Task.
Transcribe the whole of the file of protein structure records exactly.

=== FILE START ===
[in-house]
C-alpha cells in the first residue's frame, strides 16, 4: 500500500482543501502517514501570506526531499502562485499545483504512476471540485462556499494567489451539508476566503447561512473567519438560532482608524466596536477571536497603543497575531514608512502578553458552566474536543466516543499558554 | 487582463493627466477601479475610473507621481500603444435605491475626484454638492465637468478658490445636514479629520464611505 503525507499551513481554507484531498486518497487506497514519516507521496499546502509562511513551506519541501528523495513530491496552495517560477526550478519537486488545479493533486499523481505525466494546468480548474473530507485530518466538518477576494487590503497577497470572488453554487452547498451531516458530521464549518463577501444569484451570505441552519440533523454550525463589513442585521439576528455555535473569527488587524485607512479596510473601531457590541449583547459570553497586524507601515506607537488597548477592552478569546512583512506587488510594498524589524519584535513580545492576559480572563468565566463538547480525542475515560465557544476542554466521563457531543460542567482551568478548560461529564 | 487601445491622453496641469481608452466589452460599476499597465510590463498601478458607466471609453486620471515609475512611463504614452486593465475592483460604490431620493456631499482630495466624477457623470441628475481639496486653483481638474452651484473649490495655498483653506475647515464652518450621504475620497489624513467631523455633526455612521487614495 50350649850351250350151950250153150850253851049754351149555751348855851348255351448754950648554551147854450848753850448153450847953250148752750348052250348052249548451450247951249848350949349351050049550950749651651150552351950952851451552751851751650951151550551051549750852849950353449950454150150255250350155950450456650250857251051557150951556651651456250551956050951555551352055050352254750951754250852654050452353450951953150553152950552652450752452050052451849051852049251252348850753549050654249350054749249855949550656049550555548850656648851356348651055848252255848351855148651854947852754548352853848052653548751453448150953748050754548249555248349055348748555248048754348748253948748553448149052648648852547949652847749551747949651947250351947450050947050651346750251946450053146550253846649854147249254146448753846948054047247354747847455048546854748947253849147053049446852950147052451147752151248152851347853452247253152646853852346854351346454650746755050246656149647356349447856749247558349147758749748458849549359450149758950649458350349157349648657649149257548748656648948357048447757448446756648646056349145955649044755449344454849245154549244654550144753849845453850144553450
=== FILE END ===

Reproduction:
[in-house]
C-alpha cells in the first residue's frame, strides 16, 4: 500500500482543501502517514501570506526531499502562485499545483504512476471540485462556499494567489451539508476566503447561512473567519438560532482608524466596536477571536497603543497575531514608512502578553458552566474536543466516543499558554 | 487582463493627466477601479475610473507621481500603444435605491475626484454638492465637468478658490445636514479629520464611505 503525507499551513481554507484531498486518497487506497514519516507521496499546502509562511513551506519541501528523495513530491496552495517560477526550478519537486488545479493533486499523481505525466494546468480548474473530507485530518466538518477576494487590503497577497470572488453554487452547498451531516458530521464549518463577501444569484451570505441552519440533523454550525463589513442585521439576528455555535473569527488587524485607512479596510473601531457590541449583547459570553497586524507601515506607537488597548477592552478569546512583512506587488510594498524589524519584535513580545492576559480572563468565566463538547480525542475515560465557544476542554466521563457531543460542567482551568478548560461529564 | 487601445491622453496641469481608452466589452460599476499597465510590463498601478458607466471609453486620471515609475512611463504614452486593465475592483460604490431620493456631499482630495466624477457623470441628475481639496486653483481638474452651484473649490495655498483653506475647515464652518450621504475620497489624513467631523455633526455612521487614495 50350649850351250350151950250153150850253851049754351149555751348855851348255351448754950648554551147854450848753850448153450847953250148752750348052250348052249548451450247951249848350949349351050049550950749651651150552351950952851451552751851751650951151550551051549750852849950353449950454150150255250350155950450456650250857251051557150951556651651456250551956050951555551352055050352254750951754250852654050452353450951953150553152950552652450752452050052451849051852049251252348850753549050654249350054749249855949550656049550555548850656648851356348651055848252255848351855148651854947852754548352853848052653548751453448150953748050754548249555248349055348748555248048754348748253948748553448149052648648852547949652847749551747949651947250351947450050947050651346750251946450053146550253846649854147249254146448753846948054047247354747847455048546854748947253849147053049446852950147052451147752151248152851347853452247253152646853852346854351346454650746755050246656149647356349447856749247558349147758749748458849549359450149758950649458350349157349648657649149257548748656648948357048447757448446756648646056349145955649044755449344454849245154549244654550144753849845453850144553450